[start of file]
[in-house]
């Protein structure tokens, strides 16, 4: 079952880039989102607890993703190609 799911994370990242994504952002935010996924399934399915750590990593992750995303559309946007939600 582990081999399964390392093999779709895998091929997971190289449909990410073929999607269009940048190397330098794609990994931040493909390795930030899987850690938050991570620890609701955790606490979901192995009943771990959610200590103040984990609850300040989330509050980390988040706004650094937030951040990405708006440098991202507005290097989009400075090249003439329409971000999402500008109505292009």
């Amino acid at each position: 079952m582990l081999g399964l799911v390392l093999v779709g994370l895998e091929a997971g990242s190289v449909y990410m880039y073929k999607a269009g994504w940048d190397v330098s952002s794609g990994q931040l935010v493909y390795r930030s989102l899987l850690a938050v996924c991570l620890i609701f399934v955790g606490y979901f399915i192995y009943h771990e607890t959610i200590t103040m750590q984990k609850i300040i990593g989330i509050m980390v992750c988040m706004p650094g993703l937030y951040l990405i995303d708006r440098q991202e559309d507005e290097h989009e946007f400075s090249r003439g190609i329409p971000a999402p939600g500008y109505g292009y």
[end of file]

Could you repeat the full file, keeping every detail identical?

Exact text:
[in-house]
């Protein structure tokens, strides 16, 4: 079952880039989102607890993703190609 799911994370990242994504952002935010996924399934399915750590990593992750995303559309946007939600 582990081999399964390392093999779709895998091929997971190289449909990410073929999607269009940048190397330098794609990994931040493909390795930030899987850690938050991570620890609701955790606490979901192995009943771990959610200590103040984990609850300040989330509050980390988040706004650094937030951040990405708006440098991202507005290097989009400075090249003439329409971000999402500008109505292009």
């Amino acid at each position: 079952m582990l081999g399964l799911v390392l093999v779709g994370l895998e091929a997971g990242s190289v449909y990410m880039y073929k999607a269009g994504w940048d190397v330098s952002s794609g990994q931040l935010v493909y390795r930030s989102l899987l850690a938050v996924c991570l620890i609701f399934v955790g606490y979901f399915i192995y009943h771990e607890t959610i200590t103040m750590q984990k609850i300040i990593g989330i509050m980390v992750c988040m706004p650094g993703l937030y951040l990405i995303d708006r440098q991202e559309d507005e290097h989009e946007f400075s090249r003439g190609i329409p971000a999402p939600g500008y109505g292009y």